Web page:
Each week the NZ Herald and Newstalk ZB's Cooking The Books podcast tackles a different money problem. Today, it's how to give your kids a good start with money. Hosted by Frances Cook.
Family politics is hard enough without bringing money into it. But just because it's hard, doesn't mean you can put it off.
For better or worse, most schools don't teach your kids about finances.
Money makes the world go round, but somehow our kids are supposed to just figure it out for themselves.
Never mind that roughly a third of New Zealanders don't understand compound interest, according to the Commission for Financial Capability.
Compound interest is the easiest, laziest, and most reliable way to make money, yet people are missing out because they simply don't know what it is.
Making sure kids learn the basics of money is a good starting point. Yet when money is a touchy subject, there are ways of having the conversation that are better than others.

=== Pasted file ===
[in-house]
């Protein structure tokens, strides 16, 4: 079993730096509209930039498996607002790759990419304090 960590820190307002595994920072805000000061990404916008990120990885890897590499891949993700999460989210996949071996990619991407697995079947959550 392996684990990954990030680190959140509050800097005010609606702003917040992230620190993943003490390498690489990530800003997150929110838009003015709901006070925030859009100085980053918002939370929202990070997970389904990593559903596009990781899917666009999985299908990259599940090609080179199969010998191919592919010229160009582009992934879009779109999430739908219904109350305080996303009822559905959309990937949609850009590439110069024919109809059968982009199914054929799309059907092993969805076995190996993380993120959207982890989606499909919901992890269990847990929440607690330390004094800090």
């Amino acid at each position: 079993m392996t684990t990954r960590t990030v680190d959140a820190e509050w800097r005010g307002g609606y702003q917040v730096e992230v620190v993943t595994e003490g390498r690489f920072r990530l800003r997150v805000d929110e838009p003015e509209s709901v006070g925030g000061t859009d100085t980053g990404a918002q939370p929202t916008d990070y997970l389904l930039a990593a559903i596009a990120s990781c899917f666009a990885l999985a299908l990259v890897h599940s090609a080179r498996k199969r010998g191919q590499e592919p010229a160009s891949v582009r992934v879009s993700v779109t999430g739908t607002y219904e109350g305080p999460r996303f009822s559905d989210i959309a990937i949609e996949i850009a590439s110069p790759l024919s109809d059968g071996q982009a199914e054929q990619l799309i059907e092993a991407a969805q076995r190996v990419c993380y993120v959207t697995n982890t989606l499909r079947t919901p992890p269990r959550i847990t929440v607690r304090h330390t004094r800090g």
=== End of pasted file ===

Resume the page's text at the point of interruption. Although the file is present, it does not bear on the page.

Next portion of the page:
Then there's how you should help them out if you have some extra cash.
Should you invest it? Put it into a savings account for university? Or what about a savings account for a house?
Should you even do any of that, in case coddling them teaches them to blow it all, then hold their hands out for more?
It's territory that gets tricky quickly, and the pressure of trying to give your kids the best start in life doesn't make it any easier.
I talked to EnableMe founder Hannah McQueen for the latest episode of the Cooking the Books podcast.
We talked about when to start talking about money, how to have the conversation, and the best options to invest for you childrens' future.
For the interview, listen to the podcast.